What sex they are shouldn’t even be a talking point, but it is. “I think Chesham are unique. I’ve applied for coaching jobs before this one – ones that only requiring nothing more than a level two – and I’ve known that if there was a man’s name at the top of my CV, I would’ve got it,” admits Kat. “You just want them to give you a chance because once you actually start coaching they’ll see you know your stuff. Even now if you look at coaching job descriptions, it will describe the ideal candidate as ‘he’, not even adding ‘he/she’. Chesham were forward-thinking, they just thought ‘we’ve got a role model in Rocky and she’s got these qualifications’ – so fair play to them.”
“A couple of times,” Rocky begins, “we’ve been coaching on the side of the pitch, and our male housemate has been standing on the sideline, behind the ropes, with a beer and people have gone up to him presuming he’s the coach and that we’re physios.”
“One referee came over said ‘oh, they’re lucky they have two physios’,” adds Kat, “Could he not even possibly consider that one of us might be a coach? As there were no other blokes there, it actually would’ve made us coachless – a club with two physios and no coach!
“Compared to when we started, that we coach is never an issue now though, once people get that we know what we’re talking about it’s fine. We don’t need to force respect.”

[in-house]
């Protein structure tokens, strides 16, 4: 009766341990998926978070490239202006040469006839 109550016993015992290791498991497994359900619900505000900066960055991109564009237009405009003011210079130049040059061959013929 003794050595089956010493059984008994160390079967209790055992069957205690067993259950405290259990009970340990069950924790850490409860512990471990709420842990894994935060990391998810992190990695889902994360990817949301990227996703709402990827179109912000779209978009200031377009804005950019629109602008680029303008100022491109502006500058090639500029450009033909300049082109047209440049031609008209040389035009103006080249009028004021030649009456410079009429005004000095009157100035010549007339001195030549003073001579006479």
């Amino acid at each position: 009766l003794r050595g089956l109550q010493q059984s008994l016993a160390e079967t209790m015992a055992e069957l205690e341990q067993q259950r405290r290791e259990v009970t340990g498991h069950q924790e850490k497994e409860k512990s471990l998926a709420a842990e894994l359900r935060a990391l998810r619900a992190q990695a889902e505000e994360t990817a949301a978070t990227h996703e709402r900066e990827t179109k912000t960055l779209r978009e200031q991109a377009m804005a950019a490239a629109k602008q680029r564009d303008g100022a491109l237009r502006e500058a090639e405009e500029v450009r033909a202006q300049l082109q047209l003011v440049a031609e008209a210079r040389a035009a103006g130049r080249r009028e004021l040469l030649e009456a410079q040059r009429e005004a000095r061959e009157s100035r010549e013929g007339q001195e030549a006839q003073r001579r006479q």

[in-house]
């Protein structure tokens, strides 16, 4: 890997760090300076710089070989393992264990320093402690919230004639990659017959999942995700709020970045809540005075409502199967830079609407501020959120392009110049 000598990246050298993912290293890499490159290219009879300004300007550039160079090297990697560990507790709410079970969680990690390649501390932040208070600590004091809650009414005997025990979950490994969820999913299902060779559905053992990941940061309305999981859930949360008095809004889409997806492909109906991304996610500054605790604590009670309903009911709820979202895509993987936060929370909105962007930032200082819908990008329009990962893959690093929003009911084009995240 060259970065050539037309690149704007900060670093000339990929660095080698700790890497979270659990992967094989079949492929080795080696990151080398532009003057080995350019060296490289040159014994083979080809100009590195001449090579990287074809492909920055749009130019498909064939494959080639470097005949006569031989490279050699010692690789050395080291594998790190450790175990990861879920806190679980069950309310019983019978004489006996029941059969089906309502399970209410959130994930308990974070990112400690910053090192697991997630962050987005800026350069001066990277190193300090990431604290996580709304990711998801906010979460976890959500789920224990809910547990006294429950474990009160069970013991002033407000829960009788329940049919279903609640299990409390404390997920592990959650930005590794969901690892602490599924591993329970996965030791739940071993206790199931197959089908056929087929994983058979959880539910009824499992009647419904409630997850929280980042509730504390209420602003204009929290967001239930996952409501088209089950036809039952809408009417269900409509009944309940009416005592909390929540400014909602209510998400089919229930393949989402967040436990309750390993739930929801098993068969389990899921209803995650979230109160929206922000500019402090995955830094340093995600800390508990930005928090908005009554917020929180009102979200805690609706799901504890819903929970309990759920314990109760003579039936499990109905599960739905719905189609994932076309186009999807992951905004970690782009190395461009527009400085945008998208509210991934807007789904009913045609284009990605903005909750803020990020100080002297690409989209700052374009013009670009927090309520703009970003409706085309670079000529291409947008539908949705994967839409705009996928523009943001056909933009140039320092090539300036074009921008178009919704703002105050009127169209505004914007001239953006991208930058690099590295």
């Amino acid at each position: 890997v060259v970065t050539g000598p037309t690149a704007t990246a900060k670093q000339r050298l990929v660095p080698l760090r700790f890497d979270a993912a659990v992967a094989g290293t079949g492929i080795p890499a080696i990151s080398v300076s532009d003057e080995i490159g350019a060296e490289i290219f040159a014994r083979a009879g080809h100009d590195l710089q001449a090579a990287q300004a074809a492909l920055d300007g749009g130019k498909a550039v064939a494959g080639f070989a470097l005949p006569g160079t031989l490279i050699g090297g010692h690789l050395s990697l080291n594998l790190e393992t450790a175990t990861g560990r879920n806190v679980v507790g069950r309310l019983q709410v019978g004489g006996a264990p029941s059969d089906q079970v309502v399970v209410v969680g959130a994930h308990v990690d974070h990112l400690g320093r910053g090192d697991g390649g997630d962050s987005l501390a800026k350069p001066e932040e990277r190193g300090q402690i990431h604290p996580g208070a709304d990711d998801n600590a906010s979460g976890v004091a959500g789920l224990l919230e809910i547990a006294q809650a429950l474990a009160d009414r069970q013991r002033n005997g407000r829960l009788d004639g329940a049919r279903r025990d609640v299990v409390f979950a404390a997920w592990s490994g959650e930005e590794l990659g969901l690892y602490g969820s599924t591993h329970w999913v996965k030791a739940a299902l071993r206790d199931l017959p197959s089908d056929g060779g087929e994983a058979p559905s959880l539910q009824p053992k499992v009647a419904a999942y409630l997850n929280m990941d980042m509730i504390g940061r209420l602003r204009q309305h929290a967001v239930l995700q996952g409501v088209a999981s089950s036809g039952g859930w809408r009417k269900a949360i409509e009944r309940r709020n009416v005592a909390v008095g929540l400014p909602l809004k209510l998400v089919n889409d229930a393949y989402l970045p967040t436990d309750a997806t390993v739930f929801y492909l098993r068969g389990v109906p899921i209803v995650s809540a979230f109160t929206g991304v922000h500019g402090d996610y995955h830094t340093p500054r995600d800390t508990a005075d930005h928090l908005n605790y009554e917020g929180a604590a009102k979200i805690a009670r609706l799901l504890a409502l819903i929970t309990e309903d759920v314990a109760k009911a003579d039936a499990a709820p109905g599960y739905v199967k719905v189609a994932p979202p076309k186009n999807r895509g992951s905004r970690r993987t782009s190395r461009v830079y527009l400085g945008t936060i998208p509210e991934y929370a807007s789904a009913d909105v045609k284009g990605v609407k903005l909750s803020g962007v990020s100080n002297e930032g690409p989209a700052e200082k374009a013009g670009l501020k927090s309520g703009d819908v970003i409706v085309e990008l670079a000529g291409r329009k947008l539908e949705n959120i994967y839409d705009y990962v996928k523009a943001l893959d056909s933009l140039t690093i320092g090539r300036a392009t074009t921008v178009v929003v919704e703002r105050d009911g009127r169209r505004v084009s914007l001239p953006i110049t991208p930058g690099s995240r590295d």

The ‘Rocky and Kat way’ is permeating through the club. Not just as a result of Rocky’s role as head coach of men and women’s first XV either. With five of the first XV now coaching minis, juniors and colts or helping with the women’s side, their drills, patterns of play, moves and calls are repeated over and over again. So when colts make the step up to the seniors, they, literally, know the drill.
Perhaps the only occasional fly in the ointment, is the levels of commitment or rather the varying expectations that come from being in an England environment and then at a level eight grassroots club. “That’s probably one of our biggest downfalls,” admits Rocky. “Because we come from an elite level, we probably don’t understand that family and work commitments can get in the way of rugby.”